A NORTH Yorkshire man allegedly made £180,000 in four years through a betting scam using 26 bank accounts and several different aliases, a jury heard.
Royston Peter Spearman, 53, duped his victims by telling them with a “charming” manner that if they gave him money he would gamble with it on their behalf on horse and greyhound races, said Richard Woolfall, prosecuting.
But he kept the money and spent it on holidays and high living, and when they wanted their winnings, he fobbed them off with “highly imaginative” excuses as to why he couldn’t give them their money, said Mr Woolfall.
He allegeldy told the police they had lost their money on races and were “bad losers” who wanted cash they knew they were not entitled to.
Spearman, of Moat Way, Brayton, denies 20 charges of fraud committed between June 2009 and August 2013 against 18 different people.
Mr Woolfall told York Crown Court: “The Crown says this defendant has targeted those with an interest in gambling, particularly on horses and greyhound racing. He was well able to impress them with his knowledge and experience and he used that, the Crown says, to entice them to part with their money.”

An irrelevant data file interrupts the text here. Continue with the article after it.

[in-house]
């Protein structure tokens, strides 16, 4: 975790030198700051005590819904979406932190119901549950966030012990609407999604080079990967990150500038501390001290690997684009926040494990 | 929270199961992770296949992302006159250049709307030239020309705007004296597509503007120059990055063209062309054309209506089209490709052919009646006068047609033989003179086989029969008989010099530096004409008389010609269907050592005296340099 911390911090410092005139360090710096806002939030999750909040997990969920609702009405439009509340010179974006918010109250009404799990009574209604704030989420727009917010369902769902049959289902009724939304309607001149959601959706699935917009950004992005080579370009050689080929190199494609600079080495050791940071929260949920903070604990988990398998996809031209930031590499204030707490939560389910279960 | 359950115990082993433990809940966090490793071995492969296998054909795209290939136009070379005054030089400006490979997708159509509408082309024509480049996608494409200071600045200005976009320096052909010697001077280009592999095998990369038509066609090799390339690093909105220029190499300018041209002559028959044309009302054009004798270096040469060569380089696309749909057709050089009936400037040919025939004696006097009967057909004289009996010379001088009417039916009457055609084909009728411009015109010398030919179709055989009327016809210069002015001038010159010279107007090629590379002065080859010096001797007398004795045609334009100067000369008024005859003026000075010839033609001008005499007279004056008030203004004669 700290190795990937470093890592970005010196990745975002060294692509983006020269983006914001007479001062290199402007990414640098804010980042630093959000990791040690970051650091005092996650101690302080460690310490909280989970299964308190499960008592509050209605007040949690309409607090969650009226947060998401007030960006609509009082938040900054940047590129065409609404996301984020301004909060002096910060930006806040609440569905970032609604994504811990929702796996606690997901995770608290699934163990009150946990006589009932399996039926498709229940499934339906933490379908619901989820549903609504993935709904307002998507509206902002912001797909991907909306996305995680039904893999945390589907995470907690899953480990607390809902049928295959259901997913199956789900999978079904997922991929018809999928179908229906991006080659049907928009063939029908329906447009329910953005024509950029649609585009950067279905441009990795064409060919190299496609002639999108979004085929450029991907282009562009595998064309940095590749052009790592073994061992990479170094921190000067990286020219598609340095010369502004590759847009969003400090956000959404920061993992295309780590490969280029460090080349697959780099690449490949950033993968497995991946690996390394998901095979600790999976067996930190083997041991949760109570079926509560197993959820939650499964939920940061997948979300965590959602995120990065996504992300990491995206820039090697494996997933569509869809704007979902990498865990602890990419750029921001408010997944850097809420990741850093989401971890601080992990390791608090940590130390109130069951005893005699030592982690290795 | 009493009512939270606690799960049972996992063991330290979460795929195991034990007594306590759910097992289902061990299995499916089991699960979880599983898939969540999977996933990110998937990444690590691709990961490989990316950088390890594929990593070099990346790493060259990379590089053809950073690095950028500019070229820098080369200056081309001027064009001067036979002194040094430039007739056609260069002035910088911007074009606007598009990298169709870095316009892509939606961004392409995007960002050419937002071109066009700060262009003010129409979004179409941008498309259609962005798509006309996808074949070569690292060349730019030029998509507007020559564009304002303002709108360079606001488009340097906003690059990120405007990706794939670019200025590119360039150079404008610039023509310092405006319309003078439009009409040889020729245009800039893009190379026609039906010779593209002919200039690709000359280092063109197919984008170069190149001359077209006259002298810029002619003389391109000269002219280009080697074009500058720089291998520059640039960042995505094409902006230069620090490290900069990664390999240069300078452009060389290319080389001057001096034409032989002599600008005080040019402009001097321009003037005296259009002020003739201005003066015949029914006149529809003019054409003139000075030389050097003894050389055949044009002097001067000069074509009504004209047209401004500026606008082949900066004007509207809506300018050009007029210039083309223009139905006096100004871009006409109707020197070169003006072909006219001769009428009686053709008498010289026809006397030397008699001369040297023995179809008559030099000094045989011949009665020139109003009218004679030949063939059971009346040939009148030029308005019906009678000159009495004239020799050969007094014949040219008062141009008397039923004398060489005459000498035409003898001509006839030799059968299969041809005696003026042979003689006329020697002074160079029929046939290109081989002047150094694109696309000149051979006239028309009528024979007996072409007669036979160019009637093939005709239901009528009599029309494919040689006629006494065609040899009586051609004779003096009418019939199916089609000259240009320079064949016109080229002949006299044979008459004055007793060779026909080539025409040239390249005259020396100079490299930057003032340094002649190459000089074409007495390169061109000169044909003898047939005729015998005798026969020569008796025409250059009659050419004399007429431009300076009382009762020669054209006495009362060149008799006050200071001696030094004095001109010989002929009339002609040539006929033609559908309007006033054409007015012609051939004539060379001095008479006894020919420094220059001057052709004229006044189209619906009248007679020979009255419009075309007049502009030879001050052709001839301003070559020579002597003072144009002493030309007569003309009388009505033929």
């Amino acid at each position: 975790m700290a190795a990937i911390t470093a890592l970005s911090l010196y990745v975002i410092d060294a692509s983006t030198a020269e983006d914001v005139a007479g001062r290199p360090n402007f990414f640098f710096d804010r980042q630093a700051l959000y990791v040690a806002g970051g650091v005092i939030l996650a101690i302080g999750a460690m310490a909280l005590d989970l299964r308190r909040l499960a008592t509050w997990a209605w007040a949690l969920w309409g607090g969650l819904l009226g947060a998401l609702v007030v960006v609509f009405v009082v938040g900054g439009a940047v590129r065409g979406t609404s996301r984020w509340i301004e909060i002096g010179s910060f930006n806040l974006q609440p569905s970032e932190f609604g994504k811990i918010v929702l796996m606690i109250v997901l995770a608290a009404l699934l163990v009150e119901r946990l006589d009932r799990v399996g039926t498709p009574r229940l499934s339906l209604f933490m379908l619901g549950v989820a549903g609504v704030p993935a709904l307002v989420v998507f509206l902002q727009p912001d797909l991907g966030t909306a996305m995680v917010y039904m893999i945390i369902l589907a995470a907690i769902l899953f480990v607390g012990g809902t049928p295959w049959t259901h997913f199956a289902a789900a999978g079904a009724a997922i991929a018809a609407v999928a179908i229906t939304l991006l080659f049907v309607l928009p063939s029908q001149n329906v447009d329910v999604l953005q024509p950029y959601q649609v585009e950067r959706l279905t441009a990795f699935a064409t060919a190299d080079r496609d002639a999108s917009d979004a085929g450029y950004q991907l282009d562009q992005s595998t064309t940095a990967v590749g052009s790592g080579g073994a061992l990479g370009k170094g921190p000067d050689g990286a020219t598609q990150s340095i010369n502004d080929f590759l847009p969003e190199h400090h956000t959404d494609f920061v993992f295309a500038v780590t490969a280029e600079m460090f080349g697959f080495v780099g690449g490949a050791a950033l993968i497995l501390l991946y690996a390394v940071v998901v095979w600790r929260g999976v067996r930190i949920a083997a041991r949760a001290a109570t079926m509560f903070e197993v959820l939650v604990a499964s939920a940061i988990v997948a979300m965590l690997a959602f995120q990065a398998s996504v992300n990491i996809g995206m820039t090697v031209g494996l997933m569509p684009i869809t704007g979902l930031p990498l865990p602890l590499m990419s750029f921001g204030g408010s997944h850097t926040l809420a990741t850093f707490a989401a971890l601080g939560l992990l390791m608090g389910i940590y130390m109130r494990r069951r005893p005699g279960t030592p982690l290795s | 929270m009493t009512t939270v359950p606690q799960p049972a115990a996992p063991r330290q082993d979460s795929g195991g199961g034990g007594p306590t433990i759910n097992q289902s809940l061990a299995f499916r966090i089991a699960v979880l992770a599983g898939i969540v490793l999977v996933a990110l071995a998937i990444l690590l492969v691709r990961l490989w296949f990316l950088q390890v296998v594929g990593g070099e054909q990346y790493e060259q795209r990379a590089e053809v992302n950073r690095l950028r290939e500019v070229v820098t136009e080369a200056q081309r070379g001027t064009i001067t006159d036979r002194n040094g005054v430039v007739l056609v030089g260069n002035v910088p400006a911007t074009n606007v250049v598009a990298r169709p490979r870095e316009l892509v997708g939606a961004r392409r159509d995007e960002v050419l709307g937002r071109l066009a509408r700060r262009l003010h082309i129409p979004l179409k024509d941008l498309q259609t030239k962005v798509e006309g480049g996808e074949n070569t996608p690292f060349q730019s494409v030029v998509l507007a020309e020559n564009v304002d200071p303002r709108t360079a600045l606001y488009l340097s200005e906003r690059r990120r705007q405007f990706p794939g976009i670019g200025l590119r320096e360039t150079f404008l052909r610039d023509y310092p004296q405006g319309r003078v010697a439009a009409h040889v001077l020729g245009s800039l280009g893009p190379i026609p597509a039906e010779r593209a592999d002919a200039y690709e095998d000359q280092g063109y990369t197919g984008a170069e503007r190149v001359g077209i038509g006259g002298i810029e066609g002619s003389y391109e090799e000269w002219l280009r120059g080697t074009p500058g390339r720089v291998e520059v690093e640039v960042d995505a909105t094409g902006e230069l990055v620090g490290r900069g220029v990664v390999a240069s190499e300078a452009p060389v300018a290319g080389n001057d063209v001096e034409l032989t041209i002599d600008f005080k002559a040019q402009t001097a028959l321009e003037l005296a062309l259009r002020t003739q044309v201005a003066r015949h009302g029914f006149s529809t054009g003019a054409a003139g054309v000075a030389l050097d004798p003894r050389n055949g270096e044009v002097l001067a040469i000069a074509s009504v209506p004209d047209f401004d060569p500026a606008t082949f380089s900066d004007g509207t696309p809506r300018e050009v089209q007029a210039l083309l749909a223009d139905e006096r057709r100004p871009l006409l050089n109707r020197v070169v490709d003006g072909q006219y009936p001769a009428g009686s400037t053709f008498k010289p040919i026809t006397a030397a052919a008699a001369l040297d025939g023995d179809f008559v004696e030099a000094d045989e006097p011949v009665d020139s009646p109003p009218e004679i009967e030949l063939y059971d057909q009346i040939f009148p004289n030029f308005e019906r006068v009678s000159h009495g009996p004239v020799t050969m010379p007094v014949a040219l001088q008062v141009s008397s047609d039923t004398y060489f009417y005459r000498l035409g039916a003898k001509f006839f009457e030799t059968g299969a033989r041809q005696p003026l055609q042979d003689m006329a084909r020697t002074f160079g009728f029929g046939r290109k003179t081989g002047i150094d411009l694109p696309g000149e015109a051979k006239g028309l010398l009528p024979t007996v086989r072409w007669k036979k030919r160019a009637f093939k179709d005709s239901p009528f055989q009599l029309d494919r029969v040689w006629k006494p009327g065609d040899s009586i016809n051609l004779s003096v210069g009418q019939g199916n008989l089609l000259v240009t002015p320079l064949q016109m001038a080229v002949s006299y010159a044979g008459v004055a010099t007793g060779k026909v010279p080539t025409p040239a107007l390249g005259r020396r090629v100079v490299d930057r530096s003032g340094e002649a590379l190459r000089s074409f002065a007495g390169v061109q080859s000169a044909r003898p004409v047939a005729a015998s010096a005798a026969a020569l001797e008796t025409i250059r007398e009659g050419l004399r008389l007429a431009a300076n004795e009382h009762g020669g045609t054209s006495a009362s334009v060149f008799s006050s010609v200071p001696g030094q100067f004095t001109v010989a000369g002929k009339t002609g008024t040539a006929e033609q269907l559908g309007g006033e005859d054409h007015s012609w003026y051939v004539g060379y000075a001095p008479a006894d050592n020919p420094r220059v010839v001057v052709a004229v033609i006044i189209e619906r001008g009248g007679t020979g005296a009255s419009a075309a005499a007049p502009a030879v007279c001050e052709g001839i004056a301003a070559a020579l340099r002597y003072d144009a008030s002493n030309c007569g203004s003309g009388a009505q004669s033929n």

He showed the jury a list of 26 bank accounts and two credit cards the prosecution claim were operated by Spearman and alleged that in some cases after he had duped victims into giving him money using one alias, he went back to them using another name to persuade them to give more.
In each case, he used email or telephone to contact the complainants and did not give them a postal address or meet them face to face.
“When he got the money, he spent some of it in small amounts on some horse racing, but a lot of it went on holidays or good living,” claimed the barrister.
Sometimes he would refund a small amount of the money an alleged victim gave him, but only to act as a “hook” to persuade them to give him a larger amount.
The excuses used to avoid paying up included that he was in hospital with a leg that would probably be amputated, that he had to babysit his grandchildren and that he had to go to Australia to sort out some matters there, the jury was told.
The trial is expected to last two weeks.